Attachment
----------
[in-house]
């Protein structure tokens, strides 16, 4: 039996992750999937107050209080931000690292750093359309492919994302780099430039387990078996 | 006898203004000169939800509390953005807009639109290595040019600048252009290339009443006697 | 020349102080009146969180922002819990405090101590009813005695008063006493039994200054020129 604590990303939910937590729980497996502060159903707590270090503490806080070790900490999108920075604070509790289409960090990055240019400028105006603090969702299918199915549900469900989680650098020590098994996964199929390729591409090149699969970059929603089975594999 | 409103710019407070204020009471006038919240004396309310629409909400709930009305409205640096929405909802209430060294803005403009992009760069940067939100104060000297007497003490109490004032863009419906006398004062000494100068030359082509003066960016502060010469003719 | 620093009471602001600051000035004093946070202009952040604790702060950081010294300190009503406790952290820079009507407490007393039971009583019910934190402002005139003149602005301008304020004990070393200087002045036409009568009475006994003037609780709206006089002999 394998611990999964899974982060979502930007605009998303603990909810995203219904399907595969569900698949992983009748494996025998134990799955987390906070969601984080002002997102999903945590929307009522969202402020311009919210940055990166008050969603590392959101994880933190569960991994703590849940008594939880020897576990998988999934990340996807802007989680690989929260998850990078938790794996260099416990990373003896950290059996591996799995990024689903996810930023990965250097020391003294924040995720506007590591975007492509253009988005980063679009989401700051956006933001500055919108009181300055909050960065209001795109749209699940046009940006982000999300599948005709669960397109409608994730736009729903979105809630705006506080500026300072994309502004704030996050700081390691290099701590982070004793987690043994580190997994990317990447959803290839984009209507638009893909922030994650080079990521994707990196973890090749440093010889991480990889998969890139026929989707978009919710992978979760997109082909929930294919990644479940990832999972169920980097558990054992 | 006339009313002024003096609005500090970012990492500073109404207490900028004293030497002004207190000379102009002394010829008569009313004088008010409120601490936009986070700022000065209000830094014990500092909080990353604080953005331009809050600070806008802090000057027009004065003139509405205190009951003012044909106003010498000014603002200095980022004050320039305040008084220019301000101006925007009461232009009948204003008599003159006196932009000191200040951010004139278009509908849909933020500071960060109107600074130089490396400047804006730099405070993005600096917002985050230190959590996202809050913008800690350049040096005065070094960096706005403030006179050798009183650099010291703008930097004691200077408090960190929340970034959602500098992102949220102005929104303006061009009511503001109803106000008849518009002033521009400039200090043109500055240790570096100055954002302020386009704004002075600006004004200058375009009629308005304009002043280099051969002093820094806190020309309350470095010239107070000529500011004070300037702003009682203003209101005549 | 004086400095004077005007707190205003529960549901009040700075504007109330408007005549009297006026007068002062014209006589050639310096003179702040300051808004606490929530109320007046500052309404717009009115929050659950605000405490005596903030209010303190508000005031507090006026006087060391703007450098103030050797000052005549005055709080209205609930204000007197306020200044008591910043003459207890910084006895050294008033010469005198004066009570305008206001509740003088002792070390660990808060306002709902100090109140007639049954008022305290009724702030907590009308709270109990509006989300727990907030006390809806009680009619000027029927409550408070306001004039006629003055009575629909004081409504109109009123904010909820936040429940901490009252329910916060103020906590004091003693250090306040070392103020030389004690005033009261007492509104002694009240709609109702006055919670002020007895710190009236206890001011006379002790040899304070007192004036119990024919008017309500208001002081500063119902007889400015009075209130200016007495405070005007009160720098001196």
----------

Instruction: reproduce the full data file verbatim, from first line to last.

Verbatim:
[in-house]
């Protein structure tokens, strides 16, 4: 039996992750999937107050209080931000690292750093359309492919994302780099430039387990078996 | 006898203004000169939800509390953005807009639109290595040019600048252009290339009443006697 | 020349102080009146969180922002819990405090101590009813005695008063006493039994200054020129 604590990303939910937590729980497996502060159903707590270090503490806080070790900490999108920075604070509790289409960090990055240019400028105006603090969702299918199915549900469900989680650098020590098994996964199929390729591409090149699969970059929603089975594999 | 409103710019407070204020009471006038919240004396309310629409909400709930009305409205640096929405909802209430060294803005403009992009760069940067939100104060000297007497003490109490004032863009419906006398004062000494100068030359082509003066960016502060010469003719 | 620093009471602001600051000035004093946070202009952040604790702060950081010294300190009503406790952290820079009507407490007393039971009583019910934190402002005139003149602005301008304020004990070393200087002045036409009568009475006994003037609780709206006089002999 394998611990999964899974982060979502930007605009998303603990909810995203219904399907595969569900698949992983009748494996025998134990799955987390906070969601984080002002997102999903945590929307009522969202402020311009919210940055990166008050969603590392959101994880933190569960991994703590849940008594939880020897576990998988999934990340996807802007989680690989929260998850990078938790794996260099416990990373003896950290059996591996799995990024689903996810930023990965250097020391003294924040995720506007590591975007492509253009988005980063679009989401700051956006933001500055919108009181300055909050960065209001795109749209699940046009940006982000999300599948005709669960397109409608994730736009729903979105809630705006506080500026300072994309502004704030996050700081390691290099701590982070004793987690043994580190997994990317990447959803290839984009209507638009893909922030994650080079990521994707990196973890090749440093010889991480990889998969890139026929989707978009919710992978979760997109082909929930294919990644479940990832999972169920980097558990054992 | 006339009313002024003096609005500090970012990492500073109404207490900028004293030497002004207190000379102009002394010829008569009313004088008010409120601490936009986070700022000065209000830094014990500092909080990353604080953005331009809050600070806008802090000057027009004065003139509405205190009951003012044909106003010498000014603002200095980022004050320039305040008084220019301000101006925007009461232009009948204003008599003159006196932009000191200040951010004139278009509908849909933020500071960060109107600074130089490396400047804006730099405070993005600096917002985050230190959590996202809050913008800690350049040096005065070094960096706005403030006179050798009183650099010291703008930097004691200077408090960190929340970034959602500098992102949220102005929104303006061009009511503001109803106000008849518009002033521009400039200090043109500055240790570096100055954002302020386009704004002075600006004004200058375009009629308005304009002043280099051969002093820094806190020309309350470095010239107070000529500011004070300037702003009682203003209101005549 | 004086400095004077005007707190205003529960549901009040700075504007109330408007005549009297006026007068002062014209006589050639310096003179702040300051808004606490929530109320007046500052309404717009009115929050659950605000405490005596903030209010303190508000005031507090006026006087060391703007450098103030050797000052005549005055709080209205609930204000007197306020200044008591910043003459207890910084006895050294008033010469005198004066009570305008206001509740003088002792070390660990808060306002709902100090109140007639049954008022305290009724702030907590009308709270109990509006989300727990907030006390809806009680009619000027029927409550408070306001004039006629003055009575629909004081409504109109009123904010909820936040429940901490009252329910916060103020906590004091003693250090306040070392103020030389004690005033009261007492509104002694009240709609109702006055919670002020007895710190009236206890001011006379002790040899304070007192004036119990024919008017309500208001002081500063119902007889400015009075209130200016007495405070005007009160720098001196």